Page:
So many people have worked together to manifest this project that it is impossible to recognize and acknowledge each and every one of them. Here I would like to acknowledge first of all Sarah Barr, for inspiring me to dare to think outside the academic box, and to thank her for her priceless sense of humor, and her unfailing support, and Molly Mead, one of the most courageous and daring women I know. Beyond Shangri-La could not have come into being without their generosity and support, as well as without the assistance of the entire staff of the Center for Community Engagement at Amherst College ( I would like to thank also all the guest speakers who enlivened our semester: a special thanks goes to John Kunhardt and Peter Marvin, from Amherst College’s Academic Technology Services, who taught all of us how to navigate technology with kindness and humor; to the filmmaker extraordinaire Mickey Lemle who shared his knowledge and wisdom with generosity and enthusiasm (; and Jenny Morgan, who has given a tremendous amount of time and energy to making us all understand how everything, from software to hardware to websites, works and why, and to for offering hosting space for our audio content.

Of course, my gratitude also goes to the Amherst College departments (my own as well as the many others that have collaborated with us), the Mead Art Museum, and to the Amherst College administration and staff that have so generously contributed to create an environment in which Tibetan culture can be once more be appreciated, and recognized on our campus; and to the Five College Buddhist Studies faculty (, with a special nod to Professor Jay Garfield at Smith College and Professor Sue Darlington at Hampshire College, who run the wonderful Five College Tibetan Studies in India program (, that have helped, directly and indirectly, to inspire this project, to enlist students, and to sponsor events and activities that enhanced and energized the course.

But I must confess that my great accomplices in this enterprise have been my amazing students: I could not have asked for better and (more fun!) companions on this journey, and all their teachings I will carry with me for a long time. And wherever you may go, guys, on your journeys to Tibet, Shangri-La, and beyond, may happiness follow you, like your shadow, unshakeable (and don’t forget to send pictures!).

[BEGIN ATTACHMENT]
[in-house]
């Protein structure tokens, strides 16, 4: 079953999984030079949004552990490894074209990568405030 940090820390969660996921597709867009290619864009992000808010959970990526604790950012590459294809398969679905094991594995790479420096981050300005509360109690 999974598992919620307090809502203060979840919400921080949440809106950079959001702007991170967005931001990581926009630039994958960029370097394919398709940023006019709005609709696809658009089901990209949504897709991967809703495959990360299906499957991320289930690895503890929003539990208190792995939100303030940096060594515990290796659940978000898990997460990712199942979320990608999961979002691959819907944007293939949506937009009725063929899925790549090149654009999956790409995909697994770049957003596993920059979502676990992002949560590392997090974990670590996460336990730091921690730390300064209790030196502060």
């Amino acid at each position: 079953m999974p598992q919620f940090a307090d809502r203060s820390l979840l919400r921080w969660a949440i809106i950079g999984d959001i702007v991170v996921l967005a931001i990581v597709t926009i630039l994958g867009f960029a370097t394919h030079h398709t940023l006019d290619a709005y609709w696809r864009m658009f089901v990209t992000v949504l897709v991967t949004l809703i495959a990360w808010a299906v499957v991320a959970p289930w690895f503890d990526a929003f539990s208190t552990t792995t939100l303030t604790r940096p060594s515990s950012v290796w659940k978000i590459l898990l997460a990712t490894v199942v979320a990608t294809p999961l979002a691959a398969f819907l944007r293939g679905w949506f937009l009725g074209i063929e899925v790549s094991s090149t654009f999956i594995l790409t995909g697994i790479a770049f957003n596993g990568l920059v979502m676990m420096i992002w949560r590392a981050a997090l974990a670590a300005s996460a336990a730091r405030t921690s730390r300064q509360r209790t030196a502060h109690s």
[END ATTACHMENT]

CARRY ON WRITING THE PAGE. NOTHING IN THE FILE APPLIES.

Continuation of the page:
Naturally, none of this would be possible without our interviewees, and I am full of gratitude for their generosity and courage. Their stories speak of their human qualities much more eloquently than my words will ever manage to, so I invite you to listen to them and learn from them directly, about Tibet, about their culture, and how about how they embody it in this 21st century dimension we all share. My hope is that these first interviews will inspire many other Tibetans living in the diaspora to come and share their stories with us all, so that their voices and their stories will not be lost for many generations to come. And last but not least, I would like to thank Professor Namkhai Norbu, who has set for me such a shining example of what it means to preserve and transmit the precious Tibetan heritage in all its multifaceted and amazing aspects while negotiating the uncertain landscapes of a changing world as a diasporic Tibetan subject. It was through his scholarly work, and the activities of the Shang Shung Institute for International Tibetan Studies, which he founded in Italy in 1989 (, that I first met Tibetan literature and philosophy as a college student at the Universita’ Ca’ Foscari, more than twenty years ago. It was thus his life-long dedication to learning, researching, and teaching Tibetan culture, so beautifully integrated with his engagement with the world we live in, that led me to dream about teaching a course like Beyond Shangri-La in the first place. That this dream has finally come true is, first and foremost, a testament to the power of his teachings and of his vision.